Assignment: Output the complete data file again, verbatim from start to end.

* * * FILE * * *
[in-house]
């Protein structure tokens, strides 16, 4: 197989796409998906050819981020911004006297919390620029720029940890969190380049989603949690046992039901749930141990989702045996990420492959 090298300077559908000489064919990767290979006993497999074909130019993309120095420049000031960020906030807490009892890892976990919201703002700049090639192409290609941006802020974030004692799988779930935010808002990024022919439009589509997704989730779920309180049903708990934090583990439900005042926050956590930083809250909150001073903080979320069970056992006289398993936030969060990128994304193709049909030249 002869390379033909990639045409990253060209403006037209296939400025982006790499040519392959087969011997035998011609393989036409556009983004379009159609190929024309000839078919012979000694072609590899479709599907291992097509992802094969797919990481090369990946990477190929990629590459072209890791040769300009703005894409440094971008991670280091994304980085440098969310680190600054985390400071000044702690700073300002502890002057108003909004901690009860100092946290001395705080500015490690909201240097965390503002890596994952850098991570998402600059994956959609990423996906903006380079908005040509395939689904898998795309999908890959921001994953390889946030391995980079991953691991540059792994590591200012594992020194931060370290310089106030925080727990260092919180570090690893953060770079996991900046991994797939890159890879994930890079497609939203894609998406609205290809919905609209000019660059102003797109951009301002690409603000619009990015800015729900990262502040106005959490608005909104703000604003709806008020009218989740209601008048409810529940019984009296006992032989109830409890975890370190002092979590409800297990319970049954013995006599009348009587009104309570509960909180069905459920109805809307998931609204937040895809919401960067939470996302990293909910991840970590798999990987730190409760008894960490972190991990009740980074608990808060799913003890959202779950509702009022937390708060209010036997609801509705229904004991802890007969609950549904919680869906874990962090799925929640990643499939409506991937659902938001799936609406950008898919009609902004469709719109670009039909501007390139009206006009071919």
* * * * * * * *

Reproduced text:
[in-house]
């Protein structure tokens, strides 16, 4: 197989796409998906050819981020911004006297919390620029720029940890969190380049989603949690046992039901749930141990989702045996990420492959 090298300077559908000489064919990767290979006993497999074909130019993309120095420049000031960020906030807490009892890892976990919201703002700049090639192409290609941006802020974030004692799988779930935010808002990024022919439009589509997704989730779920309180049903708990934090583990439900005042926050956590930083809250909150001073903080979320069970056992006289398993936030969060990128994304193709049909030249 002869390379033909990639045409990253060209403006037209296939400025982006790499040519392959087969011997035998011609393989036409556009983004379009159609190929024309000839078919012979000694072609590899479709599907291992097509992802094969797919990481090369990946990477190929990629590459072209890791040769300009703005894409440094971008991670280091994304980085440098969310680190600054985390400071000044702690700073300002502890002057108003909004901690009860100092946290001395705080500015490690909201240097965390503002890596994952850098991570998402600059994956959609990423996906903006380079908005040509395939689904898998795309999908890959921001994953390889946030391995980079991953691991540059792994590591200012594992020194931060370290310089106030925080727990260092919180570090690893953060770079996991900046991994797939890159890879994930890079497609939203894609998406609205290809919905609209000019660059102003797109951009301002690409603000619009990015800015729900990262502040106005959490608005909104703000604003709806008020009218989740209601008048409810529940019984009296006992032989109830409890975890370190002092979590409800297990319970049954013995006599009348009587009104309570509960909180069905459920109805809307998931609204937040895809919401960067939470996302990293909910991840970590798999990987730190409760008894960490972190991990009740980074608990808060799913003890959202779950509702009022937390708060209010036997609801509705229904004991802890007969609950549904919680869906874990962090799925929640990643499939409506991937659902938001799936609406950008898919009609902004469709719109670009039909501007390139009206006009071919």